Political parties contesting in the Greek general election on Sunday (25 January) are focusing their attention on the 10% of voters who still say they are undecided.
The far-left Syriza party, which has led the opinion polls over the past year and seems likely to win the election, may still fall short of an overall majority.
An average of opinion polls published by Greek newspaper Kathimerini puts Syriza in the lead with 34.7% of the vote, with New Democracy, the centre-right party led by Greece’s Prime Minister Antonis Samaras, behind on 30.3%. The winning party is given an extra 50 seats in the 300-seat Greek parliament, but even with this bonus Syriza, with a predicted 148 seats, compared to New Democracy on 87, would fail to win a majority.
Attention is therefore turning to potential coalition partners. The opinion polls suggest that four smaller parties will reach the 3% threshold to enter the Greek parliament. The centre-left To Potami would get around 7% of the vote, ahead of the far-right Golden Dawn with 6.2%, the communist KKE with 5.6% and centre-left junior coalition partner PASOK on 4.7%. The right-wing Independent Greeks grouping is predicted to reach the 3% threshold to enter parliament.
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The KKE has ruled out co-operation with Syriza, despite Syriza’s communist roots. Panos Kammenos, leader of the Independent Greeks, said that certain conditions would have to be met before he would join a Syriza-led government, though they agree on the key issue of austerity.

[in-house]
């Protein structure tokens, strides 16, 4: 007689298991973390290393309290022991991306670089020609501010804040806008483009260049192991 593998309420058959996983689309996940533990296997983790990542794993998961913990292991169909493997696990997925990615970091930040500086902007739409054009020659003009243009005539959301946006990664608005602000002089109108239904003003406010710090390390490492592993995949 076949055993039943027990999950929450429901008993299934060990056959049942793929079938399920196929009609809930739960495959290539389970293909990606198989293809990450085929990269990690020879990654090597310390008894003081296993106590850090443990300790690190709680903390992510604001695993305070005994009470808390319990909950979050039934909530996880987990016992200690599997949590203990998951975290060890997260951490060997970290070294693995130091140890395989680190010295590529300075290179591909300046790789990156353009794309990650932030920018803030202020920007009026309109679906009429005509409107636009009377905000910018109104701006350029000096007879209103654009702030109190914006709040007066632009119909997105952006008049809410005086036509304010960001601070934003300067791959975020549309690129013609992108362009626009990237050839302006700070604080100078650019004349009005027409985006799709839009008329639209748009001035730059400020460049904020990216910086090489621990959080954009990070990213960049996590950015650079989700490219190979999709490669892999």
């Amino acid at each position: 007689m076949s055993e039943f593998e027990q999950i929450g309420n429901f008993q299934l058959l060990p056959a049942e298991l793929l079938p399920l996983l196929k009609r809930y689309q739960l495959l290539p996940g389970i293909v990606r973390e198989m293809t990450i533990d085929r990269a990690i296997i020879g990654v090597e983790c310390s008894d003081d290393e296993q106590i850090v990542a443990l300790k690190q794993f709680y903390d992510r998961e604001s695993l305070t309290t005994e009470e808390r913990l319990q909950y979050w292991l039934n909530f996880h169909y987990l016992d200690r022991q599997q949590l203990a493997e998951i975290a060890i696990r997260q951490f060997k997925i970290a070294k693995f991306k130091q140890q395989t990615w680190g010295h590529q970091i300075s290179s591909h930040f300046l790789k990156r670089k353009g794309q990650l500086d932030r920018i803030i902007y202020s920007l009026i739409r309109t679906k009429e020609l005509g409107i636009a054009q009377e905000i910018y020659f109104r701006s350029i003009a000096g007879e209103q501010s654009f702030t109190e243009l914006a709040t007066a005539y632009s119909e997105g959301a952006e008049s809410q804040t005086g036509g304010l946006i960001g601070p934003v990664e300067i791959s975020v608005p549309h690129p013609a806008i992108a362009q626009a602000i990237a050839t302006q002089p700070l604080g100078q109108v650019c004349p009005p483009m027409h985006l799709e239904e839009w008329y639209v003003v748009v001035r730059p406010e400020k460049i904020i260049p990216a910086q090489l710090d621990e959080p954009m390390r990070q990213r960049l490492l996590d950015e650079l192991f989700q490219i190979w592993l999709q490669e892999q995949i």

If no party wins a majority, Greek President Karolos Papoulias, whose term in office ends in February, will give the leader of the largest party three days to form a government. If he fails, the leader of the second-placed party will try to broker a coalition, and in due course the third-largest party could also try.
If no deal is agreed by 4 February, Papoulias would issue an ultimatum to the party leaders to broker an agreement. If the ultimatum goes unheeded, he would call new elections and dissolve the parliament. An additional complication is that the process could cut across the end of Papoulias’s term as president. Papoulias will therefore call upon the members of the parliament elected by 25 January to appoint his successor swiftly.
New Democracy believes it could still win over some of the undecided voters, as well as those inclined to support To Potami and Pasok. Samaras is actively campaigning against statements on anti-austerity measures made by Syriza.
The prime minister said that contrary to Syriza, which wants to renegotiate Greece’s bail-out conditions with its international lenders, New Democracy would “take it step by step without going into public deficit again”. He stresses that the country needs an end to political uncertainty.
But voters, hit hard by austerity measures, seem to be turning away from the traditional ruling parties in search of a different approach. Alexis Tsipras, Syriza’s leader, said if he becomes prime minister, “there will be no more austerity and no more Troika” – a reference to the trio of international institutions funding Greece’s bail-out.
Jean-Claude Juncker, the president of the European Commission, said that “any future Greek government will have to respect commitments already made and continue reforms”.